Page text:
Sex linked genetic disorders
Fragile x syndrome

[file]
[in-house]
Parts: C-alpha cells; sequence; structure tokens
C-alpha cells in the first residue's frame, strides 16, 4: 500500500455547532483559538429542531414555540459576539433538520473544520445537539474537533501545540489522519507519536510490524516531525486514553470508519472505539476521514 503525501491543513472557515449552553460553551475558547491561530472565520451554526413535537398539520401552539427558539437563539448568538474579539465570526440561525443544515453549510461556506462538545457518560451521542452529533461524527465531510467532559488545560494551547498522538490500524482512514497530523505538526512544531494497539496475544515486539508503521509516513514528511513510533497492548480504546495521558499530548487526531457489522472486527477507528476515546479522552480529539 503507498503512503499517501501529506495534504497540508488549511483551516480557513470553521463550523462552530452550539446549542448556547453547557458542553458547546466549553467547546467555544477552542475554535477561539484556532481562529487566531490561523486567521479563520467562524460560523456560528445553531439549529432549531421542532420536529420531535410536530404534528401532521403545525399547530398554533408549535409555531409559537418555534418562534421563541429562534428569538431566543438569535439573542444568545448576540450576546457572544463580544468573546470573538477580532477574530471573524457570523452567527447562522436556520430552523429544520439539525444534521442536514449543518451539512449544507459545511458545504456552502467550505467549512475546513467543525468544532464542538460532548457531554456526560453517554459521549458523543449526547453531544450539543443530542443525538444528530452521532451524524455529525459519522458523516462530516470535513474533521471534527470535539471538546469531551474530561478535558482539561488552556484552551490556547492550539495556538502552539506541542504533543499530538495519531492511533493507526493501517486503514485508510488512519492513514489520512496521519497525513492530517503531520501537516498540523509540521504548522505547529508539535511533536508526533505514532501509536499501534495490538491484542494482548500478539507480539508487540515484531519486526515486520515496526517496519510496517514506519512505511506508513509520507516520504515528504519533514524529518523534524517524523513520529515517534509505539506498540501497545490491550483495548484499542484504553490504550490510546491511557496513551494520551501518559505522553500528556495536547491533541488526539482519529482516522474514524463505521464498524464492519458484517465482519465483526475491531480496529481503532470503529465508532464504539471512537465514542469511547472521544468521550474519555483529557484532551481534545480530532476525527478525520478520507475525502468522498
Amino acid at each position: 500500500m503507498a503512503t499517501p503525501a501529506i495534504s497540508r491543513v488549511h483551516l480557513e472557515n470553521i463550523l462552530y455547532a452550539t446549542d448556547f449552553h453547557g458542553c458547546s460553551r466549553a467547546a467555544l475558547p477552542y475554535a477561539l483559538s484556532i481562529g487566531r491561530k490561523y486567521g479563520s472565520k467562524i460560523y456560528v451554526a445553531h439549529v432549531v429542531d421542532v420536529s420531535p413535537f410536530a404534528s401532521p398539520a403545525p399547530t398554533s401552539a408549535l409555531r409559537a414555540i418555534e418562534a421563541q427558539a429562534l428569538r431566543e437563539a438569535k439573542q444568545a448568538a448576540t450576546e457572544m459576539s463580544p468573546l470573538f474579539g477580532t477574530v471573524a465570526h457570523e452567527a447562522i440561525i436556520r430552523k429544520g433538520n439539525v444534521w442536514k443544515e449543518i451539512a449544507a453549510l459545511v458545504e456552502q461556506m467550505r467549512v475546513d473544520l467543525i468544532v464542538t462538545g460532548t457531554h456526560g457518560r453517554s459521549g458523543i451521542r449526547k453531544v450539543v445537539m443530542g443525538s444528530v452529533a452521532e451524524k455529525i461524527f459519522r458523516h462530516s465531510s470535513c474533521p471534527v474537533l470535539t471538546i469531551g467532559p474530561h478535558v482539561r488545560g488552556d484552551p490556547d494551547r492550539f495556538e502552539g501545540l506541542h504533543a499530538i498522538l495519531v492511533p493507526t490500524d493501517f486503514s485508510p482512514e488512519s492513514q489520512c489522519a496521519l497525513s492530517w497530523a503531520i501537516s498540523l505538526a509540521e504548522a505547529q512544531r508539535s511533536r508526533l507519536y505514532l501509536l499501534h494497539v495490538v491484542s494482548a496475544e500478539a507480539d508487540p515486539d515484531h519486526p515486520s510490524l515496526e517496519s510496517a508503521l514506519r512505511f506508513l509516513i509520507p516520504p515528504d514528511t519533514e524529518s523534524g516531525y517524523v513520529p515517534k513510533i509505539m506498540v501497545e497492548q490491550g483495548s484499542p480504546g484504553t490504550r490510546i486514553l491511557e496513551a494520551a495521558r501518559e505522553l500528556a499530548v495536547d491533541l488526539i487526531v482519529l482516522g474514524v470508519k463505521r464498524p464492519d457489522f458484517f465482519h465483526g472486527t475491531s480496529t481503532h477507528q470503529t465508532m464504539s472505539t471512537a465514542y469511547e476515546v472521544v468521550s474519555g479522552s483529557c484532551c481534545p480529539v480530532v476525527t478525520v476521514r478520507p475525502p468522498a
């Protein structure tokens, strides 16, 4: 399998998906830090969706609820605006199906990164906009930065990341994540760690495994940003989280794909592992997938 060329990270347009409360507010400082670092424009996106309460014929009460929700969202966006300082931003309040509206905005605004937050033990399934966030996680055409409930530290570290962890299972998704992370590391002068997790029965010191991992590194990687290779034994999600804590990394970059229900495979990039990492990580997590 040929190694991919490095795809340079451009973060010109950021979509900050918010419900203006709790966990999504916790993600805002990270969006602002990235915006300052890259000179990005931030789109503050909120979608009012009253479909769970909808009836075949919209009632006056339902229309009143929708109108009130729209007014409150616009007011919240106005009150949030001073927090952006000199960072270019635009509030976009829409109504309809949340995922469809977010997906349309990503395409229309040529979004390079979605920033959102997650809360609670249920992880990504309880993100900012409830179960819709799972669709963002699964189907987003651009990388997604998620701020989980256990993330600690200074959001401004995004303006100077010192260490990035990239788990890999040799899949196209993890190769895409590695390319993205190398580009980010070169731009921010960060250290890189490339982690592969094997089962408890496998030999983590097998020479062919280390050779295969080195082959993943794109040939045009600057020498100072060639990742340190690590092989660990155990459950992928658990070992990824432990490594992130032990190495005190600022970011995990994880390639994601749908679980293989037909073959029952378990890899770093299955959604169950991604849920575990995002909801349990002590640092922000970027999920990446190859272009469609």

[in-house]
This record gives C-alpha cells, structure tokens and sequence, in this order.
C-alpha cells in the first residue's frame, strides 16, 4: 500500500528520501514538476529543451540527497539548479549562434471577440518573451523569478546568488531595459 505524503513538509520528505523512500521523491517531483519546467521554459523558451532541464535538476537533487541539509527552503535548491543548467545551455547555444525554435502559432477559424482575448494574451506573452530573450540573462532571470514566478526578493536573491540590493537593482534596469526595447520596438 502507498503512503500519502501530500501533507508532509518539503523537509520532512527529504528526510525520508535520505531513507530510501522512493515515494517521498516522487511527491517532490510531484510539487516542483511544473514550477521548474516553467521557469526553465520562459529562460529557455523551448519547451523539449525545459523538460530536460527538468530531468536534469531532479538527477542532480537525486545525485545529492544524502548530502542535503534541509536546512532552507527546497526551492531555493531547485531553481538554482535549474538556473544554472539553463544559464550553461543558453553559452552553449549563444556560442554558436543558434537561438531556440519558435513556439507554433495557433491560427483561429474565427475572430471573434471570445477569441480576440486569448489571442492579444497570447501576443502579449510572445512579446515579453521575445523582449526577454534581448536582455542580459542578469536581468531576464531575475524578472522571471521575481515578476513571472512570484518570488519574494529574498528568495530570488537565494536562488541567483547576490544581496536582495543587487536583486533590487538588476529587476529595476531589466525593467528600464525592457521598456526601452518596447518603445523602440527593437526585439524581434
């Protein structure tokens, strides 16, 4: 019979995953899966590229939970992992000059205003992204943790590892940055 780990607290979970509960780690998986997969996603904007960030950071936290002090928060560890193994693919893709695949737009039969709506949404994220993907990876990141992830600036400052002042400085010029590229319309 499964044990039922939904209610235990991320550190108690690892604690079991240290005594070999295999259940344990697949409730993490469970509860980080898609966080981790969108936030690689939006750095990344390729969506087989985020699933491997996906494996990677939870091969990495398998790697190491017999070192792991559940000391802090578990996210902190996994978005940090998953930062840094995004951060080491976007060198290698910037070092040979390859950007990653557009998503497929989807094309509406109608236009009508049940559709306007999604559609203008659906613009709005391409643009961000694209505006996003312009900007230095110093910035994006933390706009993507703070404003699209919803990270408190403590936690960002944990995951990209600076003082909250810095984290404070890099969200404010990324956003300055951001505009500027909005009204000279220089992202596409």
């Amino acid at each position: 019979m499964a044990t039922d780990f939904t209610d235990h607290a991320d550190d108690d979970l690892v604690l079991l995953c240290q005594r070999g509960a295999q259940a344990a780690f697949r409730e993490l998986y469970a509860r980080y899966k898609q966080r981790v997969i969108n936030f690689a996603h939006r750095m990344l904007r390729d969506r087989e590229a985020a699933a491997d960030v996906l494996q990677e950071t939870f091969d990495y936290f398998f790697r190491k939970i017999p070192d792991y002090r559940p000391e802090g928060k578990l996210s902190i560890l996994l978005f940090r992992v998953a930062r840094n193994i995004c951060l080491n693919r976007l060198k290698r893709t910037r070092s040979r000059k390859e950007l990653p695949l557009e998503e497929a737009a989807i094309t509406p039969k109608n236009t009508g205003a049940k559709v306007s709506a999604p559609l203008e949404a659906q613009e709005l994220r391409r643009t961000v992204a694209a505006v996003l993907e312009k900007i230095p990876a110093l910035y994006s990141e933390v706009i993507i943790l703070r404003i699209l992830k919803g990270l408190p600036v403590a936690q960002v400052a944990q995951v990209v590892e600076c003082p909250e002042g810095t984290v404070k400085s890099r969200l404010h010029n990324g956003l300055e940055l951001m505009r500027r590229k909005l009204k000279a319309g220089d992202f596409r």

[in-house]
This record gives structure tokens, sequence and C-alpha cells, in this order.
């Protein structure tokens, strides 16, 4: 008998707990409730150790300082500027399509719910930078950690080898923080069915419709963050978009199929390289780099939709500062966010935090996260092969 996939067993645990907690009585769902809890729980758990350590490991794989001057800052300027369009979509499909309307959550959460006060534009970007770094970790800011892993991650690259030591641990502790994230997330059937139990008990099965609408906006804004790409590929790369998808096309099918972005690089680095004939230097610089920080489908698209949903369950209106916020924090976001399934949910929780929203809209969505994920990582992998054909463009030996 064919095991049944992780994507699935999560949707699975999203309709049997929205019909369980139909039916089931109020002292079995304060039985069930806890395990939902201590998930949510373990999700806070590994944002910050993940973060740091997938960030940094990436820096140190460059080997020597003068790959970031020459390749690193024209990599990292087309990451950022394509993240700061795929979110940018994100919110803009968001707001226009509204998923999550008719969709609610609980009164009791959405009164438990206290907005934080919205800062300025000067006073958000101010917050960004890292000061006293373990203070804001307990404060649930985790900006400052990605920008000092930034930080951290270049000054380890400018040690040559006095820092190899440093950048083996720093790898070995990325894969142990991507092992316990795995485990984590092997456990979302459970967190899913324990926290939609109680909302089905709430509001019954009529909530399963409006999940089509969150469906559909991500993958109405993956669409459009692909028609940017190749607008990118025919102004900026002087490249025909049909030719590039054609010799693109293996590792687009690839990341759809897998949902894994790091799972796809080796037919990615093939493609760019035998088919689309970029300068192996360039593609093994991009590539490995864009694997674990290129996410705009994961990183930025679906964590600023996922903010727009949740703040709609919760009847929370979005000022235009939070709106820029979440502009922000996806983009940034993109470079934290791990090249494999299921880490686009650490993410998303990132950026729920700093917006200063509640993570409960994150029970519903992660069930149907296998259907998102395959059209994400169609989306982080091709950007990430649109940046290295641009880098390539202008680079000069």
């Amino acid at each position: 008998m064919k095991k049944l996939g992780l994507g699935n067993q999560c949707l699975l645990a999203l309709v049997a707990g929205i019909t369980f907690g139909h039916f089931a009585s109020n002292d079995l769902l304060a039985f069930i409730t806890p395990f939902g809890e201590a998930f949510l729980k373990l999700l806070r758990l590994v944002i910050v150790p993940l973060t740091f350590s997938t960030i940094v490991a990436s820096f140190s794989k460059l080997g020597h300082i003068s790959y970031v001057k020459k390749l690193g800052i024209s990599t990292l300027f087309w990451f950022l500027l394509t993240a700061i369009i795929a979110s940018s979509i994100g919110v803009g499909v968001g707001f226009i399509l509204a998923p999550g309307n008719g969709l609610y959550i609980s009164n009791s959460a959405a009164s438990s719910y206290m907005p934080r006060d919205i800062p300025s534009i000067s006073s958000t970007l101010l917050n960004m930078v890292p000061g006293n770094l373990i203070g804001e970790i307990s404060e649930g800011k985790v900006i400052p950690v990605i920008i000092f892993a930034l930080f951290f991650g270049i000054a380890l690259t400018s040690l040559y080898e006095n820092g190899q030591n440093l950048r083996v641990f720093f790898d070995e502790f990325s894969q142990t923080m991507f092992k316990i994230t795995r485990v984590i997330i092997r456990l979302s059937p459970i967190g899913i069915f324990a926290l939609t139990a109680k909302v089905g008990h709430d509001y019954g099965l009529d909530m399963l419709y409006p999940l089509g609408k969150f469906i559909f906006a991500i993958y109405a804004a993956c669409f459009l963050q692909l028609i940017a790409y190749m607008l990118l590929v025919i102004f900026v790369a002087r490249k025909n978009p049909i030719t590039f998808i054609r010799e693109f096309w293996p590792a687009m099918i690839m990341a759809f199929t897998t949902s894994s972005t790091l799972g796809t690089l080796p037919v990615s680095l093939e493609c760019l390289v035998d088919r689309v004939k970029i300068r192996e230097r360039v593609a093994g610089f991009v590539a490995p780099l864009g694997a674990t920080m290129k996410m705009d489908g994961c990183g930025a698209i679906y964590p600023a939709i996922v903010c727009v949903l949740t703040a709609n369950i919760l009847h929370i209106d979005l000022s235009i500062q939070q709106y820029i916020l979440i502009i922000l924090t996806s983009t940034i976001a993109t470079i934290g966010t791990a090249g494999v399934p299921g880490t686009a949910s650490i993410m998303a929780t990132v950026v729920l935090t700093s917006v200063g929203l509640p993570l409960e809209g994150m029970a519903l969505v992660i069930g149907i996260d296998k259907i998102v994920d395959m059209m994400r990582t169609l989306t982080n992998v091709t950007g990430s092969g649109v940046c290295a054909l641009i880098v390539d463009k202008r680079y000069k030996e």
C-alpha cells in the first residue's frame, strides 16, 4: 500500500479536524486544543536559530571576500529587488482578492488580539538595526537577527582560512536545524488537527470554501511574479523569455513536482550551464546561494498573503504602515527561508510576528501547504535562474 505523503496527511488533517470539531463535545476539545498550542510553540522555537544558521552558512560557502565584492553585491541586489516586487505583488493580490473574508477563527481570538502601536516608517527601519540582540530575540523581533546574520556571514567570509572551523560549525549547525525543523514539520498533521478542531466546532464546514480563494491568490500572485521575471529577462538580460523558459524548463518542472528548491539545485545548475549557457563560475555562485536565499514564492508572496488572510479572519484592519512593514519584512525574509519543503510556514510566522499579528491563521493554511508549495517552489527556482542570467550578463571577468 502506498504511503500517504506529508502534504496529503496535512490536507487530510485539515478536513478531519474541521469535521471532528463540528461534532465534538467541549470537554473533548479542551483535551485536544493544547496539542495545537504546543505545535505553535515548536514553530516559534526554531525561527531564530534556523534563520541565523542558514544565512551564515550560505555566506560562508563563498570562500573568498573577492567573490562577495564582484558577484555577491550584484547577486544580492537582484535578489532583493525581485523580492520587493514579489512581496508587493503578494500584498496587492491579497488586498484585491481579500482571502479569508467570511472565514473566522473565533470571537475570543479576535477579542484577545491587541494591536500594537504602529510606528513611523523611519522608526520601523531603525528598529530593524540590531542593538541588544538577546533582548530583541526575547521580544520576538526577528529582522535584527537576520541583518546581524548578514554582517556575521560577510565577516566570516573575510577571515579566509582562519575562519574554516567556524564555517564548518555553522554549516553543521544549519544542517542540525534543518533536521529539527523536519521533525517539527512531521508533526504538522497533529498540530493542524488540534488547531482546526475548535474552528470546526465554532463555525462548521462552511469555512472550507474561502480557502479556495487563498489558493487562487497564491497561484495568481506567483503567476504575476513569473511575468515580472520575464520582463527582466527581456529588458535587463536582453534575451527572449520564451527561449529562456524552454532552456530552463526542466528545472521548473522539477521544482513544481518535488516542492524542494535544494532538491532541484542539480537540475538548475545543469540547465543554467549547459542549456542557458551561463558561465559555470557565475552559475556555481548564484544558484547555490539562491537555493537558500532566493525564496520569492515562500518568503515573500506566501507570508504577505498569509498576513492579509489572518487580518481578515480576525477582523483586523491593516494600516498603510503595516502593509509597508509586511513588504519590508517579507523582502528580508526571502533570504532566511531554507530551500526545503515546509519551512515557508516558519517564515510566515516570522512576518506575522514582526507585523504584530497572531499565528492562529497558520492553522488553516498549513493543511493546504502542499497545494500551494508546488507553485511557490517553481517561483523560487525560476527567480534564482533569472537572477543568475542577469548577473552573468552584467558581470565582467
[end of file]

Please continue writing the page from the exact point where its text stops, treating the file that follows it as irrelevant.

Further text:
Sex-linked traits are genetic characteristics determined by genes located on sex chromosomes. Genes are pieces of DNA on chromosomes that carry information that are responsible for inheriting traits. Different forms of the same gene are called alleles. One allele for a certain trait is inherited from a mother and one from a father. These traits are passed down from parent to their offspring by sexual reproduction. Fragile X syndrome (FXS) or Martin-Bell syndrome is a genetic syndrome that causes autism and mental retardation among boys. Some symptoms of FXS are severe intellectual disabilities as well as physical symptoms such as a larger than usual face, large ears, large testicles and behavioral characteristics such as stereotypic movements and social anxiety. Fragile X syndrome is associated with the CGG trinucleotide expanding affecting the fragile X mental retardation 1 gene on the X chromosome, resulting in a failure to express the fragile X mental retardation protein which is required for normal neural development. Depending on the length of the CGG repeat, an allele may be classified as normal (unaffected by the syndrome), a premutation (at risk of fragile X associated disorders), or full mutation (usually affected by the syndrome). Fragile X syndrome has traditionally been considered an X-linked dominant condition with variable expressivity and possibly reduced penetrance. However, due to genetic anticipation and X-inactivation in females, the inheritance of Fragile X syndrome does not follow the usual pattern of X-linked dominant inheritance and some scholars have suggested discontinuing labeling X-linked disorders as dominant or recessive. The X chromosome information is expressed than the Y chromosome so whatever X chromosome is passed to the male offspring it will be expressed in the male. Rarely is it ever expressed in female offspring because that chromosome with sex-trait is less dominant than...
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